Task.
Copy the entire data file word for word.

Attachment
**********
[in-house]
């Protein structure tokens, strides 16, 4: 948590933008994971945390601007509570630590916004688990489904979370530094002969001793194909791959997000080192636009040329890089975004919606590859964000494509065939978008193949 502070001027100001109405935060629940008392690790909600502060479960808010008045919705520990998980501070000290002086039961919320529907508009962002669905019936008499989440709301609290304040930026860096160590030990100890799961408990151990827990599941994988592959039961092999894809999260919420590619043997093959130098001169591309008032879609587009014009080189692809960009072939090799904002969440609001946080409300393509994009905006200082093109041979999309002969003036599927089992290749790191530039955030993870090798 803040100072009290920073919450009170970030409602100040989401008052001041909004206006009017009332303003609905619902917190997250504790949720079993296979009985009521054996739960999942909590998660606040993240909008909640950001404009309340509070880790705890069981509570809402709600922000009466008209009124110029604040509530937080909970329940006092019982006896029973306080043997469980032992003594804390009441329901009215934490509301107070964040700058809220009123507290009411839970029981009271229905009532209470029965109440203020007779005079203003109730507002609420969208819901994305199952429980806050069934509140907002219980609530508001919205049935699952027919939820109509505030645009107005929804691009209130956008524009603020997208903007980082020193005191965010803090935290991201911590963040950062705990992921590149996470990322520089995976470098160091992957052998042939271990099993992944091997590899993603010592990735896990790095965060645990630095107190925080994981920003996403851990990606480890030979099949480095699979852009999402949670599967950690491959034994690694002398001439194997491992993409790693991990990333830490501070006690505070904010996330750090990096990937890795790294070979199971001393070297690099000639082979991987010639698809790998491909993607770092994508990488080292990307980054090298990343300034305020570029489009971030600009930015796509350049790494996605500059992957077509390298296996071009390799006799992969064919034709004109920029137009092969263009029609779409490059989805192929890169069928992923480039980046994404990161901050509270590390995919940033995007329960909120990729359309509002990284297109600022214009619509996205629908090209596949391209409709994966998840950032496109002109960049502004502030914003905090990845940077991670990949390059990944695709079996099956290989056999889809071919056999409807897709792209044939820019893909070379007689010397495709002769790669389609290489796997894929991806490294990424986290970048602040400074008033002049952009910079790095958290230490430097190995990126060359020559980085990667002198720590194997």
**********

[in-house]
């Protein structure tokens, strides 16, 4: 948590933008994971945390601007509570630590916004688990489904979370530094002969001793194909791959997000080192636009040329890089975004919606590859964000494509065939978008193949 502070001027100001109405935060629940008392690790909600502060479960808010008045919705520990998980501070000290002086039961919320529907508009962002669905019936008499989440709301609290304040930026860096160590030990100890799961408990151990827990599941994988592959039961092999894809999260919420590619043997093959130098001169591309008032879609587009014009080189692809960009072939090799904002969440609001946080409300393509994009905006200082093109041979999309002969003036599927089992290749790191530039955030993870090798 803040100072009290920073919450009170970030409602100040989401008052001041909004206006009017009332303003609905619902917190997250504790949720079993296979009985009521054996739960999942909590998660606040993240909008909640950001404009309340509070880790705890069981509570809402709600922000009466008209009124110029604040509530937080909970329940006092019982006896029973306080043997469980032992003594804390009441329901009215934490509301107070964040700058809220009123507290009411839970029981009271229905009532209470029965109440203020007779005079203003109730507002609420969208819901994305199952429980806050069934509140907002219980609530508001919205049935699952027919939820109509505030645009107005929804691009209130956008524009603020997208903007980082020193005191965010803090935290991201911590963040950062705990992921590149996470990322520089995976470098160091992957052998042939271990099993992944091997590899993603010592990735896990790095965060645990630095107190925080994981920003996403851990990606480890030979099949480095699979852009999402949670599967950690491959034994690694002398001439194997491992993409790693991990990333830490501070006690505070904010996330750090990096990937890795790294070979199971001393070297690099000639082979991987010639698809790998491909993607770092994508990488080292990307980054090298990343300034305020570029489009971030600009930015796509350049790494996605500059992957077509390298296996071009390799006799992969064919034709004109920029137009092969263009029609779409490059989805192929890169069928992923480039980046994404990161901050509270590390995919940033995007329960909120990729359309509002990284297109600022214009619509996205629908090209596949391209409709994966998840950032496109002109960049502004502030914003905090990845940077991670990949390059990944695709079996099956290989056999889809071919056999409807897709792209044939820019893909070379007689010397495709002769790669389609290489796997894929991806490294990424986290970048602040400074008033002049952009910079790095958290230490430097190995990126060359020559980085990667002198720590194997």